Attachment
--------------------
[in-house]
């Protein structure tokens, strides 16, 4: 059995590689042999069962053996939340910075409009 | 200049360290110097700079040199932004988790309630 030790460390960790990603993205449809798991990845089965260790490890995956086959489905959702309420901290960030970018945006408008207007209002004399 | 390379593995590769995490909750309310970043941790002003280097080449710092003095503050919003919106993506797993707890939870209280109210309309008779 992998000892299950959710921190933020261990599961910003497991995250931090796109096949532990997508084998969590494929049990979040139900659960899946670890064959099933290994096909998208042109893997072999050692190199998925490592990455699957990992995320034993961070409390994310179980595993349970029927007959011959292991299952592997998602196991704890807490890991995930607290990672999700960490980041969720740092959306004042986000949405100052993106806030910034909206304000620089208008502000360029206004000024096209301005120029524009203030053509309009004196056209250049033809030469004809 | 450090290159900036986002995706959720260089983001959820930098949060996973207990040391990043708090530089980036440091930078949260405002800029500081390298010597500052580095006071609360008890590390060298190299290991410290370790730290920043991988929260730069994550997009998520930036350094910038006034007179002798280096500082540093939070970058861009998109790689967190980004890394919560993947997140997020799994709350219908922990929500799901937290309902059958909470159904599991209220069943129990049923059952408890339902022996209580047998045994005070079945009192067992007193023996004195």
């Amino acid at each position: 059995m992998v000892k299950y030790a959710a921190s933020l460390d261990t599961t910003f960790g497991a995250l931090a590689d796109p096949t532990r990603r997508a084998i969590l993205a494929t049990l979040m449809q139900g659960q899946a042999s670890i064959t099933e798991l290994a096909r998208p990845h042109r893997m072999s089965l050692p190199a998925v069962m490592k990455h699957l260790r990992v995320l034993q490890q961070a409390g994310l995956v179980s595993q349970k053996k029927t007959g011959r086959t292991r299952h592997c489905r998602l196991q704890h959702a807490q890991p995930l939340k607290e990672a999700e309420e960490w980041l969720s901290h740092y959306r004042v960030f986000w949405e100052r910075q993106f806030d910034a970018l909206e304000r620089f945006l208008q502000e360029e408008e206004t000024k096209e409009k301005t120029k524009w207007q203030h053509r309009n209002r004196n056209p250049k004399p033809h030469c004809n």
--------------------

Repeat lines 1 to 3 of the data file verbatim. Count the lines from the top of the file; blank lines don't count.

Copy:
[in-house]
């Protein structure tokens, strides 16, 4: 059995590689042999069962053996939340910075409009 | 200049360290110097700079040199932004988790309630 030790460390960790990603993205449809798991990845089965260790490890995956086959489905959702309420901290960030970018945006408008207007209002004399 | 390379593995590769995490909750309310970043941790002003280097080449710092003095503050919003919106993506797993707890939870209280109210309309008779 992998000892299950959710921190933020261990599961910003497991995250931090796109096949532990997508084998969590494929049990979040139900659960899946670890064959099933290994096909998208042109893997072999050692190199998925490592990455699957990992995320034993961070409390994310179980595993349970029927007959011959292991299952592997998602196991704890807490890991995930607290990672999700960490980041969720740092959306004042986000949405100052993106806030910034909206304000620089208008502000360029206004000024096209301005120029524009203030053509309009004196056209250049033809030469004809 | 450090290159900036986002995706959720260089983001959820930098949060996973207990040391990043708090530089980036440091930078949260405002800029500081390298010597500052580095006071609360008890590390060298190299290991410290370790730290920043991988929260730069994550997009998520930036350094910038006034007179002798280096500082540093939070970058861009998109790689967190980004890394919560993947997140997020799994709350219908922990929500799901937290309902059958909470159904599991209220069943129990049923059952408890339902022996209580047998045994005070079945009192067992007193023996004195």
């Amino acid at each position: 059995m992998v000892k299950y030790a959710a921190s933020l460390d261990t599961t910003f960790g497991a995250l931090a590689d796109p096949t532990r990603r997508a084998i969590l993205a494929t049990l979040m449809q139900g659960q899946a042999s670890i064959t099933e798991l290994a096909r998208p990845h042109r893997m072999s089965l050692p190199a998925v069962m490592k990455h699957l260790r990992v995320l034993q490890q961070a409390g994310l995956v179980s595993q349970k053996k029927t007959g011959r086959t292991r299952h592997c489905r998602l196991q704890h959702a807490q890991p995930l939340k607290e990672a999700e309420e960490w980041l969720s901290h740092y959306r004042v960030f986000w949405e100052r910075q993106f806030d910034a970018l909206e304000r620089f945006l208008q502000e360029e408008e206004t000024k096209e409009k301005t120029k524009w207007q203030h053509r309009n209002r004196n056209p250049k004399p033809h030469c004809n």